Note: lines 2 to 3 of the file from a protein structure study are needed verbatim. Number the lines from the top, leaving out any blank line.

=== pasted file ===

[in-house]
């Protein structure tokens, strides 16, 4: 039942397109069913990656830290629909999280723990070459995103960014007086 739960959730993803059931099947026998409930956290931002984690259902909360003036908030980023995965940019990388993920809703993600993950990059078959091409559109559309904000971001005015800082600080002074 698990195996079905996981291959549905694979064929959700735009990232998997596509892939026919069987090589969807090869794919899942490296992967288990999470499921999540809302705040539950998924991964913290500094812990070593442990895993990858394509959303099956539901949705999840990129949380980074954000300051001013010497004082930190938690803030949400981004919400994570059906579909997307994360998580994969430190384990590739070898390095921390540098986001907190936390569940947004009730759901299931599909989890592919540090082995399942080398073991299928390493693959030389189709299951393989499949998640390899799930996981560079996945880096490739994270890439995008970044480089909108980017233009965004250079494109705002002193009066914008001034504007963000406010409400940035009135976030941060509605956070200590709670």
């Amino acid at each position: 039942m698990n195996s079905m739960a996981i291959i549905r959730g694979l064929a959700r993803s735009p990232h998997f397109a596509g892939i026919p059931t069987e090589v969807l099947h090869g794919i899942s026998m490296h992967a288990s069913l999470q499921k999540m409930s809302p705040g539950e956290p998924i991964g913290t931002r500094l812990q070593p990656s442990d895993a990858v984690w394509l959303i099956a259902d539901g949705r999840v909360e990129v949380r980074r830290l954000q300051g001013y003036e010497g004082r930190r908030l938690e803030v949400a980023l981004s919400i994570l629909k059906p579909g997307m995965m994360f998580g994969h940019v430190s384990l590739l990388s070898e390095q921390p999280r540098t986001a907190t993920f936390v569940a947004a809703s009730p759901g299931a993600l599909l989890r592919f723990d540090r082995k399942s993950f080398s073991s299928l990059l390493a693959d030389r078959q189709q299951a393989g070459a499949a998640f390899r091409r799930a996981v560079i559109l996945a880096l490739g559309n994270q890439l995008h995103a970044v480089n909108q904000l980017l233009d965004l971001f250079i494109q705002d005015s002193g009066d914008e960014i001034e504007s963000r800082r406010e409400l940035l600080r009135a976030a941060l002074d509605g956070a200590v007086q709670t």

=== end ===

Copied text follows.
């Protein structure tokens, strides 16, 4: 039942397109069913990656830290629909999280723990070459995103960014007086 739960959730993803059931099947026998409930956290931002984690259902909360003036908030980023995965940019990388993920809703993600993950990059078959091409559109559309904000971001005015800082600080002074 698990195996079905996981291959549905694979064929959700735009990232998997596509892939026919069987090589969807090869794919899942490296992967288990999470499921999540809302705040539950998924991964913290500094812990070593442990895993990858394509959303099956539901949705999840990129949380980074954000300051001013010497004082930190938690803030949400981004919400994570059906579909997307994360998580994969430190384990590739070898390095921390540098986001907190936390569940947004009730759901299931599909989890592919540090082995399942080398073991299928390493693959030389189709299951393989499949998640390899799930996981560079996945880096490739994270890439995008970044480089909108980017233009965004250079494109705002002193009066914008001034504007963000406010409400940035009135976030941060509605956070200590709670």
């Amino acid at each position: 039942m698990n195996s079905m739960a996981i291959i549905r959730g694979l064929a959700r993803s735009p990232h998997f397109a596509g892939i026919p059931t069987e090589v969807l099947h090869g794919i899942s026998m490296h992967a288990s069913l999470q499921k999540m409930s809302p705040g539950e956290p998924i991964g913290t931002r500094l812990q070593p990656s442990d895993a990858v984690w394509l959303i099956a259902d539901g949705r999840v909360e990129v949380r980074r830290l954000q300051g001013y003036e010497g004082r930190r908030l938690e803030v949400a980023l981004s919400i994570l629909k059906p579909g997307m995965m994360f998580g994969h940019v430190s384990l590739l990388s070898e390095q921390p999280r540098t986001a907190t993920f936390v569940a947004a809703s009730p759901g299931a993600l599909l989890r592919f723990d540090r082995k399942s993950f080398s073991s299928l990059l390493a693959d030389r078959q189709q299951a393989g070459a499949a998640f390899r091409r799930a996981v560079i559109l996945a880096l490739g559309n994270q890439l995008h995103a970044v480089n909108q904000l980017l233009d965004l971001f250079i494109q705002d005015s002193g009066d914008e960014i001034e504007s963000r800082r406010e409400l940035l600080r009135a976030a941060l002074d509605g956070a200590v007086q709670t």